‘Femme’ Review: An Alluring Queer Revenge Thriller


Recently, it feels as if queer media is almost at a standstill. Thankfully, with films like Passages and shows like Fellow Travelers it feels like queer media may be seeing a turn, offering audiences endeavors that utilize the inherent importance of sex and heightened emotions to showcase their plots. An underrated—and frankly unseen—gem that has been recently added to the mix is Femme, a new revenge thriller that not only reimagines what the genre can be, but perfectly flips it on its head.

Adapted from the short film of the same name, the film follows Jules (Nathan Stewart-Jarrett), who works as a drag performer known as Aphrodite Banks. After a performance that leaves him on a high, Jules pops into a convenience store, still in costume and makeup. Also present is a man whom Jules saw earlier that night, but this time he’s not alone, dragging along a group of brash and loud friends. They begin to make fun of Jules, before attacking him and leaving him beaten and bloody on the sidewalk. Shaken, Jules doesn’t want to perform again, instead taking to holding up in his apartment, stewing in his fear, and soon enough his anger.

One day at a sauna, Jules spots the man from the attack and decides to make a move. Beneath the tattoos and rough accent, there’s more to Preston (George MacKay). He and Jules have sex, and from there, their relationship begins to spiral. Jules’ goal here is to get a video of Preston while they’re being intimate and expose him to get back at him for the attack. But, as their relationship becomes more transgressive Jules and Preston’s motivations both become skewed. 

Also Read: ‘World of Horror’ Review: A Stunning Tribute To Junji Ito

From the beginning, it’s clear there’s something different about Femme. It’s not a run-of-the-mill revenge flick, nor is it a typical queer film of the modern age. Directors Sam H. Freeman and Ng Choon Ping expertly craft a cat-and-mouse game where the two main characters inhabit both archetypes. Jules stalks Preston through the shadows, streetlights the only thing illuminating his face as his eyes never stray from his attacker. Preston on the other hand looks at Jules with a staggering amount of desire. It’s almost as if he can’t believe the man in front of him truly exists. 

George MacKay delivers a career-defining performance here, one that is so staggeringly vulnerable at times it hurts to look at him. While Preston is never absolved of his sins, as Femme goes on, he becomes more sympathetic to not only Jules but to the audience as well. Underneath his skin lies a shell of a man terrified of the world and the people who inhabit it. The only person who can burrow themselves underneath his skin is Jules, played by the equally phenomenal Nathan Stewart-Jarrett.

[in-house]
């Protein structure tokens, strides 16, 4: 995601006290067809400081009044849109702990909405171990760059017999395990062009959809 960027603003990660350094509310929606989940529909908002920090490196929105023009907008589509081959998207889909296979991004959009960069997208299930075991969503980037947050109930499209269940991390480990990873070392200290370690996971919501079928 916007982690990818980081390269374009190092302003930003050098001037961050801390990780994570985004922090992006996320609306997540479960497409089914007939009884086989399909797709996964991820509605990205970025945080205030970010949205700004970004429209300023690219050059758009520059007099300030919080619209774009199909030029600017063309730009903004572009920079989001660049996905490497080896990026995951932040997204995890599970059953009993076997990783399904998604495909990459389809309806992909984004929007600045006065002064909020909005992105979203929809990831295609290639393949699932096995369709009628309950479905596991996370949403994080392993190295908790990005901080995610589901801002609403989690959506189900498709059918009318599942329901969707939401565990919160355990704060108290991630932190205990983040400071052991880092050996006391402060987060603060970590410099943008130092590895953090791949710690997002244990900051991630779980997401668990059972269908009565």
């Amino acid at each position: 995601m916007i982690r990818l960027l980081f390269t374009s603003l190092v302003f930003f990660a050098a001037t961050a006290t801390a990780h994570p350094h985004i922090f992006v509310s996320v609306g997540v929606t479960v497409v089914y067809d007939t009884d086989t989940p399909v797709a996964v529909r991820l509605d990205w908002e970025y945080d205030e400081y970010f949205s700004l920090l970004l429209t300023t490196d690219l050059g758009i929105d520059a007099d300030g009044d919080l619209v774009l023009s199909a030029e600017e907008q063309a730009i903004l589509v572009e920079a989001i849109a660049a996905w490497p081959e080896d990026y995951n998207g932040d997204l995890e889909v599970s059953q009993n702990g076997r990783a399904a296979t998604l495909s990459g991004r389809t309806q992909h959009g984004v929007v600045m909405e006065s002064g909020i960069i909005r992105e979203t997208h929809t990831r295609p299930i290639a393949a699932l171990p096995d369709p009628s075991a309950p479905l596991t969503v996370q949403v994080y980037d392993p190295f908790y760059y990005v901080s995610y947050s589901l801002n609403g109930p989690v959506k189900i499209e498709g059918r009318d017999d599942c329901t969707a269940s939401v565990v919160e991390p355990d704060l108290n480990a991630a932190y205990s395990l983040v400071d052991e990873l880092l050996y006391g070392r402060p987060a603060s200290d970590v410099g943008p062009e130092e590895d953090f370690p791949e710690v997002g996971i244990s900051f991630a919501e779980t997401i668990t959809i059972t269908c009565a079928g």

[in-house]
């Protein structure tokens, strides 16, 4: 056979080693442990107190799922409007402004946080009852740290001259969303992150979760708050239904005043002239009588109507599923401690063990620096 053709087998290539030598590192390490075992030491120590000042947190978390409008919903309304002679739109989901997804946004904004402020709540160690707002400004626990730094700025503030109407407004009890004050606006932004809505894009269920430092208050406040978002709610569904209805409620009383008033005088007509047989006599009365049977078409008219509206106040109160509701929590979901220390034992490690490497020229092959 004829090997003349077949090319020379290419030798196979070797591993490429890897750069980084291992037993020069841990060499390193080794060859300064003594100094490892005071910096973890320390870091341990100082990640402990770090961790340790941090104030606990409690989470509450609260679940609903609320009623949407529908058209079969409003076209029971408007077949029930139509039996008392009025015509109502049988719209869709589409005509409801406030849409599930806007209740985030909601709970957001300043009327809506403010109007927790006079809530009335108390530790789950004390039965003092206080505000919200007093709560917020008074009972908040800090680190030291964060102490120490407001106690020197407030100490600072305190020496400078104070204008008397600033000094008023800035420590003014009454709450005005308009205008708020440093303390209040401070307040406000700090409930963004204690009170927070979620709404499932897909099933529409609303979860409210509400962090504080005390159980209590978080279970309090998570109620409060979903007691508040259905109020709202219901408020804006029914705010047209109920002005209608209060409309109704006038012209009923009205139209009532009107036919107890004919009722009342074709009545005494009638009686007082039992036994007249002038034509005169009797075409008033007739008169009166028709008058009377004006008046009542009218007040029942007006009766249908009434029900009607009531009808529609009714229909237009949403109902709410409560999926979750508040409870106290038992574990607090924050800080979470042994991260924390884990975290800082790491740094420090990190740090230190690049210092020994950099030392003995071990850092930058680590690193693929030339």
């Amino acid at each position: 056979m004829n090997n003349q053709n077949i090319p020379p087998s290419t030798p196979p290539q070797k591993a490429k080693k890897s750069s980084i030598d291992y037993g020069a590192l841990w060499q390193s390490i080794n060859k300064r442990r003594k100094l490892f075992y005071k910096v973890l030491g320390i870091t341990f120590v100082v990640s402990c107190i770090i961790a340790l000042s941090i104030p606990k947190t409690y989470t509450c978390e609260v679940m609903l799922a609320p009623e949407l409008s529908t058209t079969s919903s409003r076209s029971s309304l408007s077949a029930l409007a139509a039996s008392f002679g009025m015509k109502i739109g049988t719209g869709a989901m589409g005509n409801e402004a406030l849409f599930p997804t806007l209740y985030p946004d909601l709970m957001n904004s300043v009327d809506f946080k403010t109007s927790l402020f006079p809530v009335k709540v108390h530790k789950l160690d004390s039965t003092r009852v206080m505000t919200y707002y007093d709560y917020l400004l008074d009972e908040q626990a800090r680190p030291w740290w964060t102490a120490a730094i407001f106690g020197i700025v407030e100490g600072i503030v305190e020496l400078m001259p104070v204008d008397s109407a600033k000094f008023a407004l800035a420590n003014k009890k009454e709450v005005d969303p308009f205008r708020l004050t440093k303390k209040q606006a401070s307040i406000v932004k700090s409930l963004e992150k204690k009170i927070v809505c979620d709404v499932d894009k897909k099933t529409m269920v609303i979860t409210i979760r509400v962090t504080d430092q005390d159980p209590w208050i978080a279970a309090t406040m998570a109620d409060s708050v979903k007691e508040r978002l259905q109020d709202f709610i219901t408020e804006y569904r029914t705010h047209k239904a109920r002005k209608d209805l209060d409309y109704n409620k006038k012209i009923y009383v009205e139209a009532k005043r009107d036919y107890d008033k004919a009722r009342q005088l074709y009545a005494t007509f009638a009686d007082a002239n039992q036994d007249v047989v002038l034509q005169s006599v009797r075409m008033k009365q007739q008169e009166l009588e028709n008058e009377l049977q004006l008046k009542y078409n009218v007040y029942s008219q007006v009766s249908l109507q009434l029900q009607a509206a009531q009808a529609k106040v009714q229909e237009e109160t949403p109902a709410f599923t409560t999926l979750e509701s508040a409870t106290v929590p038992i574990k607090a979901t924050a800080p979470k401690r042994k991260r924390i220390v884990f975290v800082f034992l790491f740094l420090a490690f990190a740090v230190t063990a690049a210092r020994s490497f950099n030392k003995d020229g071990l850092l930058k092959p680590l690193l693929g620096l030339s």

Also Read: ‘The Curse’ Review: Nathan Fielder Reinvents the Haunted House Genre

It’s a complicated thing, their relationship, not just for them but for the audience as well. There are moments where Preston feels like a completely different person than the violent man we were first introduced to. We’re forced to question if we should feel sorry for him, or still hate him. The answer is more complicated than “yes” or “no,” and even in the film’s final moments the director makes sure that we feel conflicted. 

Many have been desperately searching for films and television shows where queer characters are actual people, rather than stereotypical figures of grace. Here, it feels like we’ve finally crossed a threshold in representation, with both Jules and Preston being far from perfect. They both engage in this volatile relationship for their own gain, each weaving their own complicated web until each is ensnared by the other. It’s refreshing to say the least, watching two men who cannot be considered perfect aiding in each other’s demise and at times, their growth.

Also Read: ‘Loop Track’ Review: A Paranoid and Unpredictable Horror Thriller

Femme quickly becomes an exercise in forcing its characters—and subsequently its audience—to question their motives and the very core of their beings. At the end of the day, harboring the amount of anger Jules does ultimately leads him to a life of uncertainty and danger. Preston as well suffers under the ever-present anger that looms over his head, ebbing and flowing until it explodes like a volcano.

Revenge thrillers have been done to death, especially in the last few years. But Freeman and Ping thankfully offer us more to chew on. They carefully craft a film that manages to feel like something wholly original and new. While watching the film, it feels like you’re witnessing something important. From its soul-shattering performances to its raw exploration of queer life, Femme is a film that you cannot miss. 

Femme is now showing in the UK and will be released in North American theaters on March 22nd. 



Femme is a new revenge thriller that not only reimagines what the genre can be, but perfectly flips it on its head.



Sign up for The Harbinger a Dread Central Newsletter